Fork me on GitHub

OfficeFloor Architecture

The OfficeFloor architecture is based on design patterns observed in an Office. While OfficeFloor respects technical design patterns, OfficeFloor looks at the evolved "real world" patterns people intuitively understand for organising information and servicing requests. This is reflected in the various Sources within OfficeFloor.

The name OfficeFloor comes from this focus.

OfficeFloor Architecture

The architecture for OfficeFloor has three distinct layers.

  1. Graphical Editors that populate the models configuring the Sources.
  2. OfficeCompiler which compiles the configured Sources into the OfficeFrame.
  3. OfficeFrame which is the runtime to execute the functionality of the Sources.

Graphical Editors

The OfficeFloor graphical editors are plugins to the Eclipse IDE. They utilise the OfficeCompiler to compile the Sources into 'types'. These 'types' are then graphically configured together by the Eclipse Plug-ins to make up the OfficeFloor configuration.

Further information can be found in the Eclipse UI module.

OfficeCompiler

The OfficeCompiler loads the Sources into the OfficeFrame. It takes care of validating 'type' compatibility between the Sources so that the constructed application is type safe.

Further information can be found in the OfficeCompiler module.

OfficeFrame

The OfficeFrame is the core of the Job Based Architecture that gives OfficeFloor its flexibility and performance. It simplifies the functionality of an application into Jobs where each type of Job is executed by a particular Team.

Further information can be found in the OfficeFrame module.

Sources

Sources are the buliding blocks of OfficeFloor. The term Source is used in two ways:

  • source of an item
  • source to be compiled

The first meaning is to provide an object for use. In this sense a Source is like a javax.sql.DataSource to a java.sql.Connection.

The second meaning is to enable the Source to be compiled into a type. The ability to provide a type allows both validation and configuration of the Sources into an application.

There are different sources that provide distinct responsibilities to an application.

In building OfficeFloor web applications, WoOF (Web on OfficeFloor) provides many pre-built Sources that only require configuring. Also the automagic dependency and thread injection used by WoOF and the WoOF specific graphical editors reduce the need to understand each Source in detail.

The following table lists the Sources within OfficeFloor.

Source Description
TeamSource Provides thread pools for execution of jobs. A thread pool is known as a Team within OfficeFloor.
WorkSource Provides a grouping of tasks that contain application functionality. There may be many work types within an OfficeFloor application and each task is a job. The easiest means to understand work is to relate it to a class - the Work is the object, while the Tasks are the methods of the object.
ManagedObjectSource Provides objects that are made available to tasks. The objects are such things as java.sql.Connection, javax.jms.Message, java.nio.channels.SocketChannel (objects you would dependency inject).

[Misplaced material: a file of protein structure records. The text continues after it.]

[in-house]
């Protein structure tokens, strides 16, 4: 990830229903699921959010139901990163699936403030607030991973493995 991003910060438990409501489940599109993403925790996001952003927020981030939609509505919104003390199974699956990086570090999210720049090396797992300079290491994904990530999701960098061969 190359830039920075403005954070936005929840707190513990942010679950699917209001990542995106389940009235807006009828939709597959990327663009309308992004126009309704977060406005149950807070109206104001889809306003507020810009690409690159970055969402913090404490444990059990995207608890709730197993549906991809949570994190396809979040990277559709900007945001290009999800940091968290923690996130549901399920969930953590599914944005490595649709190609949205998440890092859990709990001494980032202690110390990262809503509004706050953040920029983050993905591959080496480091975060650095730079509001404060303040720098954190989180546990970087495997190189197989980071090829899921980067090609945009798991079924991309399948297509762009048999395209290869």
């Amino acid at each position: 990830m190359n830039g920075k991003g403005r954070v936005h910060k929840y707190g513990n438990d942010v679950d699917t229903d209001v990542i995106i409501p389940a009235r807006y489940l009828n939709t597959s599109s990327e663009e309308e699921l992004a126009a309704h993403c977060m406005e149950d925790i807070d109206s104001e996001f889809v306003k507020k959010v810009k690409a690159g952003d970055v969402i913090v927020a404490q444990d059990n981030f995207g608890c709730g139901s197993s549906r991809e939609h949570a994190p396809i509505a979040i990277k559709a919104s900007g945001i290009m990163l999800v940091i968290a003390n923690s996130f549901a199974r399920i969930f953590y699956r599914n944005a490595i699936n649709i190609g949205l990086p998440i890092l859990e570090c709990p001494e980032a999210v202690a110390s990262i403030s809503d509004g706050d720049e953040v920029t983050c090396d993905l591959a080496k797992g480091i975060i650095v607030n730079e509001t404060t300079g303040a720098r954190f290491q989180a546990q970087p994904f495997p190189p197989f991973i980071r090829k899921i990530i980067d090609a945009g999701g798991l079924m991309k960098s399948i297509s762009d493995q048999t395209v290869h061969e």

SupplierSource Supplies multiple ManagedObjectSources for use. This allows grouping Managed Objects together under under simplier configuration. An example of use is integrating with Spring to supply a Managed Object for each Spring bean within a BeanFactory.
GovernanceSource Provides context for tasks to be run within. Typical use is specifying the transaction management over the tasks.
AdministratorSource Provides duties which can be weaved between tasks. This allows for Aspect style functionality to handle such things as checking access permissions before executing a series of tasks. Each duty is a job.
SectionSource Configuration of how the Work and Managed Objects are connected together. Sections may also contain other sections to break down configuration into managable encapsulated detail. Typically this is represented graphically so that all stakeholders can work together on these diagrams to ensure the requirements for the application are being met.
OfficeSource Configuration of an application. An application is known as an Office within OfficeFloor. An Office provides the details of how the Sections are connected together. It also specifies the Governance and Administration of tasks along with assigning Teams responsible to execute the respective tasks/jobs. The reason for Governance, Administration and Team assigning within the Office is to abstract this away from Sections so that the stakeholders can focus on application functionality rather than being caught up with these aspects.
OfficeFloorSource Configuration of deploying applications. It is also where this project got its name. An OfficeFloor may host many Offices where each Office is made up of many Sections. The OfficeFloor allows tuning the Offices to the hardware/network it is running on by specifying the physical Teams and Managed Object Sources of the Offices. For example, non-blocking jobs could be assigned to a single threaded Team to reduce thread contention.